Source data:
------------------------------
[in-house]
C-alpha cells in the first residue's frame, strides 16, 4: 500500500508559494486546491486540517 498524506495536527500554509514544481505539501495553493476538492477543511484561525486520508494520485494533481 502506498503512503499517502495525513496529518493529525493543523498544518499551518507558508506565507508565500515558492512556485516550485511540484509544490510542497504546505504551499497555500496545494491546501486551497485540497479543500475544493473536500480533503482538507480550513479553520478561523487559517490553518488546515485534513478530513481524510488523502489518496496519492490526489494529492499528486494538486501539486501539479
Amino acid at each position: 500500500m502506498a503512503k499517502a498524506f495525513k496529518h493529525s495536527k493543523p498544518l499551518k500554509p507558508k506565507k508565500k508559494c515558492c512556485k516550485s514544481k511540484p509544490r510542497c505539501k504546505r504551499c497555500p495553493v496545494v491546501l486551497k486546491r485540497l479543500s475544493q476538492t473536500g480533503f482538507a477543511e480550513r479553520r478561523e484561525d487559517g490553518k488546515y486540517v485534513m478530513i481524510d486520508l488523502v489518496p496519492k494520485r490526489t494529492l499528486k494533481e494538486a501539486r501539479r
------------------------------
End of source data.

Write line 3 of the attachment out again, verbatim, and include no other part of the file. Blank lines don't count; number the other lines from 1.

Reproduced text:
Amino acid at each position: 500500500m502506498a503512503k499517502a498524506f495525513k496529518h493529525s495536527k493543523p498544518l499551518k500554509p507558508k506565507k508565500k508559494c515558492c512556485k516550485s514544481k511540484p509544490r510542497c505539501k504546505r504551499c497555500p495553493v496545494v491546501l486551497k486546491r485540497l479543500s475544493q476538492t473536500g480533503f482538507a477543511e480550513r479553520r478561523e484561525d487559517g490553518k488546515y486540517v485534513m478530513i481524510d486520508l488523502v489518496p496519492k494520485r490526489t494529492l499528486k494533481e494538486a501539486r501539479r